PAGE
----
In Act 3 Scene 2, from the extract 'Now he goes, With no less presence, but with much more love, ............ Go Hercules. What are 'the rest  aloof' referred to in the extract And what were the...

In Act 3 Scene 2, from the extract 'Now he goes, With no less presence, but with much more love, ............ Go Hercules.

What are 'the rest  aloof' referred to in the extract And what were the wives doing in the scene when Alcides was saving the Virgin tribute?

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mwestwood | College Teacher | (Level 3) Distinguished Educator

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This extract from Act III, Scene 2 of The Merchant of Venice, which covers lines 53-60 continues the allusion to Greek mythology with the metaphor of Bassanio as the hero Hercules who can rescue the virgin-victim Portia as Hesione if he selects the casket with the scroll in it.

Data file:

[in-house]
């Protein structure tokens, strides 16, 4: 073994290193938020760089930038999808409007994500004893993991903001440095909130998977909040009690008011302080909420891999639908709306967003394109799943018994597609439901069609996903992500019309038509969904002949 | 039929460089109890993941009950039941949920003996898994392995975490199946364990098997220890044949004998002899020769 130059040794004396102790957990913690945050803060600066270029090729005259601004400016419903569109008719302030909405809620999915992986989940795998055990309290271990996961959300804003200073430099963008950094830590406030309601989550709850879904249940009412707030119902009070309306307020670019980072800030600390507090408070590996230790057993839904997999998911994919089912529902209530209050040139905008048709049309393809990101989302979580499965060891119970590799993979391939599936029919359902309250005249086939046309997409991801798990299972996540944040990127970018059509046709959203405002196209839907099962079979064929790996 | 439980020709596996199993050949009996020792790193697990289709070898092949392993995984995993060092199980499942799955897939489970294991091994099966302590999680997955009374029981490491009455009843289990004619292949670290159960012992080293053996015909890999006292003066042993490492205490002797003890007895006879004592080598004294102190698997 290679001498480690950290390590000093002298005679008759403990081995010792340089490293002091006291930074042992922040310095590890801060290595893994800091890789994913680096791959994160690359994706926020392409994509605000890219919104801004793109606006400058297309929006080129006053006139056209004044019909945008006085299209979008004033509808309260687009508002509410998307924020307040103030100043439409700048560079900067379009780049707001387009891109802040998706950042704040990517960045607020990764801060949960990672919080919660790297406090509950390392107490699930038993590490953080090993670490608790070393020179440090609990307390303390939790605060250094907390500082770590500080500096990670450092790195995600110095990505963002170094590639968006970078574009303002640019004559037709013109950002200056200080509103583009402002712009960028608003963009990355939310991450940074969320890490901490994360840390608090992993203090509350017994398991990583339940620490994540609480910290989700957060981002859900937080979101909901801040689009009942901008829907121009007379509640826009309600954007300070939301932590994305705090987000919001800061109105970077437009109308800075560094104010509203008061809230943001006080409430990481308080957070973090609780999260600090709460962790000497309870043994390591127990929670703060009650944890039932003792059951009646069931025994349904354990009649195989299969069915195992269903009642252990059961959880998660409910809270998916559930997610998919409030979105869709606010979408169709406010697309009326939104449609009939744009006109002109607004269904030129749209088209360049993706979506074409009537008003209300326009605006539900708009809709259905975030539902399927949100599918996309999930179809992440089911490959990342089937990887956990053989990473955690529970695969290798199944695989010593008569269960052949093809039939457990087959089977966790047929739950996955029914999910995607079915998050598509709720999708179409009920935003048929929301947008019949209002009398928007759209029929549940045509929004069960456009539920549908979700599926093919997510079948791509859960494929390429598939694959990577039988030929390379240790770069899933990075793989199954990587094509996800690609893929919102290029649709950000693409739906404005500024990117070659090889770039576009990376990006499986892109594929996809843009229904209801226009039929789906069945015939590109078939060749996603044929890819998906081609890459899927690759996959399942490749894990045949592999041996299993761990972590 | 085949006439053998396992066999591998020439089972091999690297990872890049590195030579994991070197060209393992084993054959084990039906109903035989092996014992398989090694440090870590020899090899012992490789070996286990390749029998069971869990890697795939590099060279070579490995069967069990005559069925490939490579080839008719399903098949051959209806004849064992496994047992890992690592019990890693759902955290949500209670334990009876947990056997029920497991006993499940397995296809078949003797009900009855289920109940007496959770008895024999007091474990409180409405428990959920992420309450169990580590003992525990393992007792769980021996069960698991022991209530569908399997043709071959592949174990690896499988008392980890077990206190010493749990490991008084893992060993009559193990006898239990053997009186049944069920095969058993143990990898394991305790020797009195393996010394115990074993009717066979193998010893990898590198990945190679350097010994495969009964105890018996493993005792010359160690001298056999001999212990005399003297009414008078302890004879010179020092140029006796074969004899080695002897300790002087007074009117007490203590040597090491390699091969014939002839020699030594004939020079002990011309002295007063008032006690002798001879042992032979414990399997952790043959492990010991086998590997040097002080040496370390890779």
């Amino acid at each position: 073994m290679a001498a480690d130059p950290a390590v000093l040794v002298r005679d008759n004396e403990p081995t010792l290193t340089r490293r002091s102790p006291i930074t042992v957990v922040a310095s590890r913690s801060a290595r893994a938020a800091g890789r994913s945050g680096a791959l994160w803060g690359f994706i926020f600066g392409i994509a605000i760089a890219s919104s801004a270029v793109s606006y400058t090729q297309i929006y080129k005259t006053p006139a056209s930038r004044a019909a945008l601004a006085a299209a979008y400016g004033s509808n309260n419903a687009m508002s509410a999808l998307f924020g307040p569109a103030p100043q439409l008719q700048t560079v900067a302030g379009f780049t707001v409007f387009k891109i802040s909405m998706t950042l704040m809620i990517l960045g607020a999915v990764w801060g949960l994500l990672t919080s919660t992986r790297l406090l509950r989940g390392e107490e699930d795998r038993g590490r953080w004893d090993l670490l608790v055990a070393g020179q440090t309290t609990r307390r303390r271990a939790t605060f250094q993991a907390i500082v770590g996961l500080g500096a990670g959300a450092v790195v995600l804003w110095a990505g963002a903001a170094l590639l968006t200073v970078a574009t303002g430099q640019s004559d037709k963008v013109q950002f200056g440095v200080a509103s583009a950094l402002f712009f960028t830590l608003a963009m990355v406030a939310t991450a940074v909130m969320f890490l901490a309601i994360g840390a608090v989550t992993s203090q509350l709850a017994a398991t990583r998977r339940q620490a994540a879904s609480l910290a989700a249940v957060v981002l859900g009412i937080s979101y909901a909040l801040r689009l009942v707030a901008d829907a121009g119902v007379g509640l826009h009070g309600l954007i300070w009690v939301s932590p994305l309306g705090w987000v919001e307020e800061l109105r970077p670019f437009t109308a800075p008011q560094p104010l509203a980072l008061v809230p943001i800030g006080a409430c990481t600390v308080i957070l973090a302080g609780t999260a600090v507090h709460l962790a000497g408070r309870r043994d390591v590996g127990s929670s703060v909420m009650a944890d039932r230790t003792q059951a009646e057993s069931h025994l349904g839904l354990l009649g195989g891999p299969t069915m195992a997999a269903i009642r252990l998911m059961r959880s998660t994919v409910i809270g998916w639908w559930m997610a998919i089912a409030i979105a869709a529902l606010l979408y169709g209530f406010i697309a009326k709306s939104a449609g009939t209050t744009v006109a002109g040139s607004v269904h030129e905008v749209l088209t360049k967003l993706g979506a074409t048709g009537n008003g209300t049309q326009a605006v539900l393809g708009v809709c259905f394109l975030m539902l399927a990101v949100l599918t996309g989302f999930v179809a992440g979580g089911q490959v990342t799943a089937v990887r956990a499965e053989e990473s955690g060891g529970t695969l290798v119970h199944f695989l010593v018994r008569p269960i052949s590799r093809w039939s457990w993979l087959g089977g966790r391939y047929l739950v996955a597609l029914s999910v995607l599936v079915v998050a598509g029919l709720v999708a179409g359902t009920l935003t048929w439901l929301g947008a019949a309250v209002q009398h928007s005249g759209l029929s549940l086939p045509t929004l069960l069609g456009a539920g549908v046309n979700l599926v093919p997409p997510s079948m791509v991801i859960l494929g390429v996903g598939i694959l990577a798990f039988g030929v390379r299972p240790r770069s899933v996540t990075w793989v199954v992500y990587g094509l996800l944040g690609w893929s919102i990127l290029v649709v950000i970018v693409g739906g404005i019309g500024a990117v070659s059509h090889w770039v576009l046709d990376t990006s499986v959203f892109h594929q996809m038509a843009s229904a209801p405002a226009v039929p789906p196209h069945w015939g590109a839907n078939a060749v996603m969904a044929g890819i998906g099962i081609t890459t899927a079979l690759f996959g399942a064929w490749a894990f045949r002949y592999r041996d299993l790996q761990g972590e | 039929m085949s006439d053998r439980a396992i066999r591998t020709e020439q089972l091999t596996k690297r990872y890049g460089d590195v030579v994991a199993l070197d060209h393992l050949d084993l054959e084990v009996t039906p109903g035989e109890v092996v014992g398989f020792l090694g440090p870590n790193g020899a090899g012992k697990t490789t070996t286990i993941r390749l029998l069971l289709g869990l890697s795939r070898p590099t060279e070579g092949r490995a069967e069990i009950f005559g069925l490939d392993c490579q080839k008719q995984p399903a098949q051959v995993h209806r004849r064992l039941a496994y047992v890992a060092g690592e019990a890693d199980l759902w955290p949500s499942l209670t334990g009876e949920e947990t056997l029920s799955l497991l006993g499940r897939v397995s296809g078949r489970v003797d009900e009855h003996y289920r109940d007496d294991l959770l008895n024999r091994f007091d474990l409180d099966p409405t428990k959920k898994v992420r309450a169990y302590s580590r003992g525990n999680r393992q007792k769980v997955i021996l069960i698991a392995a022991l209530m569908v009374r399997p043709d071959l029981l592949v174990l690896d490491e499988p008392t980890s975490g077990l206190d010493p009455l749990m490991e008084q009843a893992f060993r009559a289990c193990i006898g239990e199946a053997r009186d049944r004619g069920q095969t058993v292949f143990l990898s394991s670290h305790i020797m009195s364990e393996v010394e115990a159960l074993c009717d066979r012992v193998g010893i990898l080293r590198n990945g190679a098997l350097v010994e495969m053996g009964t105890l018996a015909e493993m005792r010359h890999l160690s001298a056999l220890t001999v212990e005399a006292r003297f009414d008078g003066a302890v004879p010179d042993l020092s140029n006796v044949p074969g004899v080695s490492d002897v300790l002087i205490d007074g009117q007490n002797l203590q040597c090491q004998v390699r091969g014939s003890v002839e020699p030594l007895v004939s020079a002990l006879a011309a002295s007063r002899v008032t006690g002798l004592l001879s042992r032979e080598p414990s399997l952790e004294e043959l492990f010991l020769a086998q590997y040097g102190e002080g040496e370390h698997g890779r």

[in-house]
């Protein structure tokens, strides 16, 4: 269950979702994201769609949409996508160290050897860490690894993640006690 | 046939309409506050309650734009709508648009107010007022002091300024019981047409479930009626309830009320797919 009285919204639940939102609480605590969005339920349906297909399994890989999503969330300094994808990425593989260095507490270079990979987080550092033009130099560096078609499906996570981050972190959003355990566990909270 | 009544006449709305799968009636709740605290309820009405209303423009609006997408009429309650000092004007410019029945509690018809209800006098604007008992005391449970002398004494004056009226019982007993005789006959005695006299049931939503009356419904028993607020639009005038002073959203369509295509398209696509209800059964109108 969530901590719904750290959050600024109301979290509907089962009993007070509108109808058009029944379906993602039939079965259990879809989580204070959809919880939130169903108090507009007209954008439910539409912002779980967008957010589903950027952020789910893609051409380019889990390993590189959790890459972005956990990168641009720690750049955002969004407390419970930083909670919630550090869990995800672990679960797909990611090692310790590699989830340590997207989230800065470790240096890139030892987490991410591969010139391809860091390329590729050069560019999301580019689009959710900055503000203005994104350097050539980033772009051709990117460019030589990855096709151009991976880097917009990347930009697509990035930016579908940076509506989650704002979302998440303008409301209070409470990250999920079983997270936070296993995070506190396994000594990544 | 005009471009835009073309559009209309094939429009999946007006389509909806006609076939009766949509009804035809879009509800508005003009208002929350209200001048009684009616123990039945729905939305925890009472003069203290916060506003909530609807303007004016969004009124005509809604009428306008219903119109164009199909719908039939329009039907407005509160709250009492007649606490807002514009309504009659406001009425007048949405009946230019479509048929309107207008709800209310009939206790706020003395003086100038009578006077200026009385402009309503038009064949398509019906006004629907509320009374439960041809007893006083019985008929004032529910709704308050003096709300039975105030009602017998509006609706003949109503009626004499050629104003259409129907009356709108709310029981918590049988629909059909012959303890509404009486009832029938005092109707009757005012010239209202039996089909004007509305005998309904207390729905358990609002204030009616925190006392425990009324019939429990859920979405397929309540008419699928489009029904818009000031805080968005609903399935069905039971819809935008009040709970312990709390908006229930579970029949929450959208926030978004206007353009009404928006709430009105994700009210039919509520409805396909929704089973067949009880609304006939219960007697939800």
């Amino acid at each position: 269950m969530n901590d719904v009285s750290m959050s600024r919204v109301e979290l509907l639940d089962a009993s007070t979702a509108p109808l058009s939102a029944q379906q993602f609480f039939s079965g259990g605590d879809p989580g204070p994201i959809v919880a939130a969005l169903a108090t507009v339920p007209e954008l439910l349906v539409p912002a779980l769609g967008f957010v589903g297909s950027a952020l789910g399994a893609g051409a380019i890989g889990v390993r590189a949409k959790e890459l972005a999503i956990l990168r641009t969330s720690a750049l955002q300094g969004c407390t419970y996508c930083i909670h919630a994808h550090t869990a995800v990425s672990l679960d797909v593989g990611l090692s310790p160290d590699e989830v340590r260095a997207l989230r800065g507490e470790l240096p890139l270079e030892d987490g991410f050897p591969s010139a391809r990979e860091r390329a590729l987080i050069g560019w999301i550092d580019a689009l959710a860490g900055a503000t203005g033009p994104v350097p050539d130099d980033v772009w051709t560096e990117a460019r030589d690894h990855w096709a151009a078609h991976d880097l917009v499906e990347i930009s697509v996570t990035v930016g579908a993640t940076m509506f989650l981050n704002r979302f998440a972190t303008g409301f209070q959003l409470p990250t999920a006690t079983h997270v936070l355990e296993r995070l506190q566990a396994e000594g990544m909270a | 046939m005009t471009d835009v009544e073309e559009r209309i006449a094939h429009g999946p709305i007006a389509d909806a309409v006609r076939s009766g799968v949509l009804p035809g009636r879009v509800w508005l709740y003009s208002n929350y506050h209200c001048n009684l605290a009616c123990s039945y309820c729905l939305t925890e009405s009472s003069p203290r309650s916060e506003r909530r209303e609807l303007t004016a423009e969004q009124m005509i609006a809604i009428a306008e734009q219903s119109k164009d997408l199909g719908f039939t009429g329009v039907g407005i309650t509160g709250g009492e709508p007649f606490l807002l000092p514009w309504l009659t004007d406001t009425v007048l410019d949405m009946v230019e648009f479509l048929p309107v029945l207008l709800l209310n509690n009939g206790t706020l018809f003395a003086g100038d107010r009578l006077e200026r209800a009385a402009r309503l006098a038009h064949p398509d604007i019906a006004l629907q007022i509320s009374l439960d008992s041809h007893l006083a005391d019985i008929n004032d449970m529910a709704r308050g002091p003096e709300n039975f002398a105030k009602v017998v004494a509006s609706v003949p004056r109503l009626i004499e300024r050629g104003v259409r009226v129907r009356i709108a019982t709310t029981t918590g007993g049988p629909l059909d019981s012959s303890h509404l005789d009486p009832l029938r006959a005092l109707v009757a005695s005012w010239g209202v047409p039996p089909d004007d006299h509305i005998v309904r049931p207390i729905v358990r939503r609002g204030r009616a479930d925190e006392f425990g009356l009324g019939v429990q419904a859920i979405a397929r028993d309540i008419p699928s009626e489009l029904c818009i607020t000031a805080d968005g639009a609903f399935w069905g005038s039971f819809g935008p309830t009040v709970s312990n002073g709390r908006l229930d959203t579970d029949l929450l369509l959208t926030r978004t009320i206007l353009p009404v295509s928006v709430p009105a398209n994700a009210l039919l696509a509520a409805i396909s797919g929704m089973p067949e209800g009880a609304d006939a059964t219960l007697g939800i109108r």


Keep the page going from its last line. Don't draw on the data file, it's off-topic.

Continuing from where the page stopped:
In the Greek legend, Hercules intervenes in order to rescue Priam's sister who has been offered as payment to the sea-monster sent by Poseidon as punishment for King Laomedon's having cheated him and Apollo after they had city walls constructed. As the sea-monster approaches, there are bystanders, "the rest aloof," who watch from afar, as well as the "Dardanian wives," [Greek women], who cry in sympathy as Hesione is offered to the sea-monster. These women act much like the Chorus of a Greek play.

This allusion to the mythology of Greece certainly intensifies the emotional power of Portia's words, lending a strong dramatic tone to the scene of the predicaments of both her and Bassanio.

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